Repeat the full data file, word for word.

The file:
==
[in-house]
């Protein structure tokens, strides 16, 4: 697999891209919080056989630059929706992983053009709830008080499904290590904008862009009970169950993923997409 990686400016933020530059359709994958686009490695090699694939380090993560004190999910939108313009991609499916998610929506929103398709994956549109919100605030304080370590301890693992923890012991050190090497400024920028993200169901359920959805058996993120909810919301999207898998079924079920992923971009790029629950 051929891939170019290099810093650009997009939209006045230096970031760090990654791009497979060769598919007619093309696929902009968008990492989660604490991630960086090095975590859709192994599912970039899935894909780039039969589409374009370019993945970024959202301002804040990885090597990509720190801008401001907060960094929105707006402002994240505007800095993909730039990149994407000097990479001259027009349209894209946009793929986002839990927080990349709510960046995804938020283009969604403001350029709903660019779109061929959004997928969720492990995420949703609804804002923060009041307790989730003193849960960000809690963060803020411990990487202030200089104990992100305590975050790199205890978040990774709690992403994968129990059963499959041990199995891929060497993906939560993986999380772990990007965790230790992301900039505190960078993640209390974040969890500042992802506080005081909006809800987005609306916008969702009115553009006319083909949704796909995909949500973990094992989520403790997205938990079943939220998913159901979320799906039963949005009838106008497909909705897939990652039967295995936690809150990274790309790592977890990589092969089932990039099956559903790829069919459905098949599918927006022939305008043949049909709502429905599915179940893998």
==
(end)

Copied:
[in-house]
């Protein structure tokens, strides 16, 4: 697999891209919080056989630059929706992983053009709830008080499904290590904008862009009970169950993923997409 990686400016933020530059359709994958686009490695090699694939380090993560004190999910939108313009991609499916998610929506929103398709994956549109919100605030304080370590301890693992923890012991050190090497400024920028993200169901359920959805058996993120909810919301999207898998079924079920992923971009790029629950 051929891939170019290099810093650009997009939209006045230096970031760090990654791009497979060769598919007619093309696929902009968008990492989660604490991630960086090095975590859709192994599912970039899935894909780039039969589409374009370019993945970024959202301002804040990885090597990509720190801008401001907060960094929105707006402002994240505007800095993909730039990149994407000097990479001259027009349209894209946009793929986002839990927080990349709510960046995804938020283009969604403001350029709903660019779109061929959004997928969720492990995420949703609804804002923060009041307790989730003193849960960000809690963060803020411990990487202030200089104990992100305590975050790199205890978040990774709690992403994968129990059963499959041990199995891929060497993906939560993986999380772990990007965790230790992301900039505190960078993640209390974040969890500042992802506080005081909006809800987005609306916008969702009115553009006319083909949704796909995909949500973990094992989520403790997205938990079943939220998913159901979320799906039963949005009838106008497909909705897939990652039967295995936690809150990274790309790592977890990589092969089932990039099956559903790829069919459905098949599918927006022939305008043949049909709502429905599915179940893998």